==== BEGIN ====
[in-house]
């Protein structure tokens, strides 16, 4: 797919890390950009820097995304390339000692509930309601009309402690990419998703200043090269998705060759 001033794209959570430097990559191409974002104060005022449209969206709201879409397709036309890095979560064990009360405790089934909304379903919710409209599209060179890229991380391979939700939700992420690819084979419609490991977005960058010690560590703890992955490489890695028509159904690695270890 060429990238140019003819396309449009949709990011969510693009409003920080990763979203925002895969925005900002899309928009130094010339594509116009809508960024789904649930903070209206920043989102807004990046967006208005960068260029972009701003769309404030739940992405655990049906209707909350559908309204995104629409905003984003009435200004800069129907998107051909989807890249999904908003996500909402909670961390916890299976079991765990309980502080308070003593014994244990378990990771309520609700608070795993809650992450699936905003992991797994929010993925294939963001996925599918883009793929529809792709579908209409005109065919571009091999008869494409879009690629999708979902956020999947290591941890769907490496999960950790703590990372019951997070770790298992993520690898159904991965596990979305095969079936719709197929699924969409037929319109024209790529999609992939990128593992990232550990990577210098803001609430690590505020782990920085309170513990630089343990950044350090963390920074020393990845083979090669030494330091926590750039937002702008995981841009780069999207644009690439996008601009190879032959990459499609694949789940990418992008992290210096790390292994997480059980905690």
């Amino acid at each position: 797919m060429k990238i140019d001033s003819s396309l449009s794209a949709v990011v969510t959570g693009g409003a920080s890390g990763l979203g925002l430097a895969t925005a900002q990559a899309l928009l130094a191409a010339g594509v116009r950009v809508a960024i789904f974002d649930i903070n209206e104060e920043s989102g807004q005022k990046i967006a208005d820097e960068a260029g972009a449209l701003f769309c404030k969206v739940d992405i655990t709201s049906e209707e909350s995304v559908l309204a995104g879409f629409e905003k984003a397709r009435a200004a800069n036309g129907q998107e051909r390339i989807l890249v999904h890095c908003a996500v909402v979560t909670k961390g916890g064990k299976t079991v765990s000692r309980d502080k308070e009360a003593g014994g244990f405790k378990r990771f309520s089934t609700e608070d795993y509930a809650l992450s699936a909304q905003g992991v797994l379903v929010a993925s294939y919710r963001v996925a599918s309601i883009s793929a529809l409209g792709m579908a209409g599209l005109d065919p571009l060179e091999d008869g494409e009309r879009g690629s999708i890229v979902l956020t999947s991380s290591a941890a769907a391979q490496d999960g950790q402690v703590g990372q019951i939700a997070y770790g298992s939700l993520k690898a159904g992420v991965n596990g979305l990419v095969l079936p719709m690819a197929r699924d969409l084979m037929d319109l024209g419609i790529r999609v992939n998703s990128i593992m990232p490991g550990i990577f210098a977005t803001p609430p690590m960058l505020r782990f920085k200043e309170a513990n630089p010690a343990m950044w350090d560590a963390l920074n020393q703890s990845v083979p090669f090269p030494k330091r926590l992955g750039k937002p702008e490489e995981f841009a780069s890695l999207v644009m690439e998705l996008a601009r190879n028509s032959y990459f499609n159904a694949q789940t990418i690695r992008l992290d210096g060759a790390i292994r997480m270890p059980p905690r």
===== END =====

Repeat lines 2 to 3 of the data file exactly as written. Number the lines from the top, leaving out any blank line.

């Protein structure tokens, strides 16, 4: 797919890390950009820097995304390339000692509930309601009309402690990419998703200043090269998705060759 001033794209959570430097990559191409974002104060005022449209969206709201879409397709036309890095979560064990009360405790089934909304379903919710409209599209060179890229991380391979939700939700992420690819084979419609490991977005960058010690560590703890992955490489890695028509159904690695270890 060429990238140019003819396309449009949709990011969510693009409003920080990763979203925002895969925005900002899309928009130094010339594509116009809508960024789904649930903070209206920043989102807004990046967006208005960068260029972009701003769309404030739940992405655990049906209707909350559908309204995104629409905003984003009435200004800069129907998107051909989807890249999904908003996500909402909670961390916890299976079991765990309980502080308070003593014994244990378990990771309520609700608070795993809650992450699936905003992991797994929010993925294939963001996925599918883009793929529809792709579908209409005109065919571009091999008869494409879009690629999708979902956020999947290591941890769907490496999960950790703590990372019951997070770790298992993520690898159904991965596990979305095969079936719709197929699924969409037929319109024209790529999609992939990128593992990232550990990577210098803001609430690590505020782990920085309170513990630089343990950044350090963390920074020393990845083979090669030494330091926590750039937002702008995981841009780069999207644009690439996008601009190879032959990459499609694949789940990418992008992290210096790390292994997480059980905690």
């Amino acid at each position: 797919m060429k990238i140019d001033s003819s396309l449009s794209a949709v990011v969510t959570g693009g409003a920080s890390g990763l979203g925002l430097a895969t925005a900002q990559a899309l928009l130094a191409a010339g594509v116009r950009v809508a960024i789904f974002d649930i903070n209206e104060e920043s989102g807004q005022k990046i967006a208005d820097e960068a260029g972009a449209l701003f769309c404030k969206v739940d992405i655990t709201s049906e209707e909350s995304v559908l309204a995104g879409f629409e905003k984003a397709r009435a200004a800069n036309g129907q998107e051909r390339i989807l890249v999904h890095c908003a996500v909402v979560t909670k961390g916890g064990k299976t079991v765990s000692r309980d502080k308070e009360a003593g014994g244990f405790k378990r990771f309520s089934t609700e608070d795993y509930a809650l992450s699936a909304q905003g992991v797994l379903v929010a993925s294939y919710r963001v996925a599918s309601i883009s793929a529809l409209g792709m579908a209409g599209l005109d065919p571009l060179e091999d008869g494409e009309r879009g690629s999708i890229v979902l956020t999947s991380s290591a941890a769907a391979q490496d999960g950790q402690v703590g990372q019951i939700a997070y770790g298992s939700l993520k690898a159904g992420v991965n596990g979305l990419v095969l079936p719709m690819a197929r699924d969409l084979m037929d319109l024209g419609i790529r999609v992939n998703s990128i593992m990232p490991g550990i990577f210098a977005t803001p609430p690590m960058l505020r782990f920085k200043e309170a513990n630089p010690a343990m950044w350090d560590a963390l920074n020393q703890s990845v083979p090669f090269p030494k330091r926590l992955g750039k937002p702008e490489e995981f841009a780069s890695l999207v644009m690439e998705l996008a601009r190879n028509s032959y990459f499609n159904a694949q789940t990418i690695r992008l992290d210096g060759a790390i292994r997480m270890p059980p905690r």